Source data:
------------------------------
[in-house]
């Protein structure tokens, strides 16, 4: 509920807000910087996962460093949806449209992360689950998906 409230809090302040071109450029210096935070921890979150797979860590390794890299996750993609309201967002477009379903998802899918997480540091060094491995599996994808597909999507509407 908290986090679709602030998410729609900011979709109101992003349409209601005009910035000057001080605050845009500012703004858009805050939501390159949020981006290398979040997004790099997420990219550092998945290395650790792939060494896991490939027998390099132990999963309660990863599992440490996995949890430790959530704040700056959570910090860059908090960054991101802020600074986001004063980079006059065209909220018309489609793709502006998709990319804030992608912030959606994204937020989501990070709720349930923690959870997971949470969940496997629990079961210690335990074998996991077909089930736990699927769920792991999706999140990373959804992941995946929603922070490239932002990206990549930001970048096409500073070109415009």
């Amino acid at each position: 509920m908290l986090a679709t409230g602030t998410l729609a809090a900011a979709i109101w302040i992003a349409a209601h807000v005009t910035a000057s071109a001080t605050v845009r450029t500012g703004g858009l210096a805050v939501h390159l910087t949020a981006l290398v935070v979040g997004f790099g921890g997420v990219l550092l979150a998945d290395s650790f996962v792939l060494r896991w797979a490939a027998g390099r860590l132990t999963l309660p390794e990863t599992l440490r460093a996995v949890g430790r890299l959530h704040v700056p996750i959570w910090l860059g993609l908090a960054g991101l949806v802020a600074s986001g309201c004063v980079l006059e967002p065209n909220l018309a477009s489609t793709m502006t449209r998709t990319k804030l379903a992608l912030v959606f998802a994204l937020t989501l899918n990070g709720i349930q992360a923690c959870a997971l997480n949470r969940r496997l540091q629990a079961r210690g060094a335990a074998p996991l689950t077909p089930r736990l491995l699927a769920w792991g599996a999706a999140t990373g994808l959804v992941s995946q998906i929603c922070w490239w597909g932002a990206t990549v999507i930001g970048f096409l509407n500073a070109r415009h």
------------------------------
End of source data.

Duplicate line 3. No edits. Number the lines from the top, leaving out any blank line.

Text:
């Amino acid at each position: 509920m908290l986090a679709t409230g602030t998410l729609a809090a900011a979709i109101w302040i992003a349409a209601h807000v005009t910035a000057s071109a001080t605050v845009r450029t500012g703004g858009l210096a805050v939501h390159l910087t949020a981006l290398v935070v979040g997004f790099g921890g997420v990219l550092l979150a998945d290395s650790f996962v792939l060494r896991w797979a490939a027998g390099r860590l132990t999963l309660p390794e990863t599992l440490r460093a996995v949890g430790r890299l959530h704040v700056p996750i959570w910090l860059g993609l908090a960054g991101l949806v802020a600074s986001g309201c004063v980079l006059e967002p065209n909220l018309a477009s489609t793709m502006t449209r998709t990319k804030l379903a992608l912030v959606f998802a994204l937020t989501l899918n990070g709720i349930q992360a923690c959870a997971l997480n949470r969940r496997l540091q629990a079961r210690g060094a335990a074998p996991l689950t077909p089930r736990l491995l699927a769920w792991g599996a999706a999140t990373g994808l959804v992941s995946q998906i929603c922070w490239w597909g932002a990206t990549v999507i930001g970048f096409l509407n500073a070109r415009h």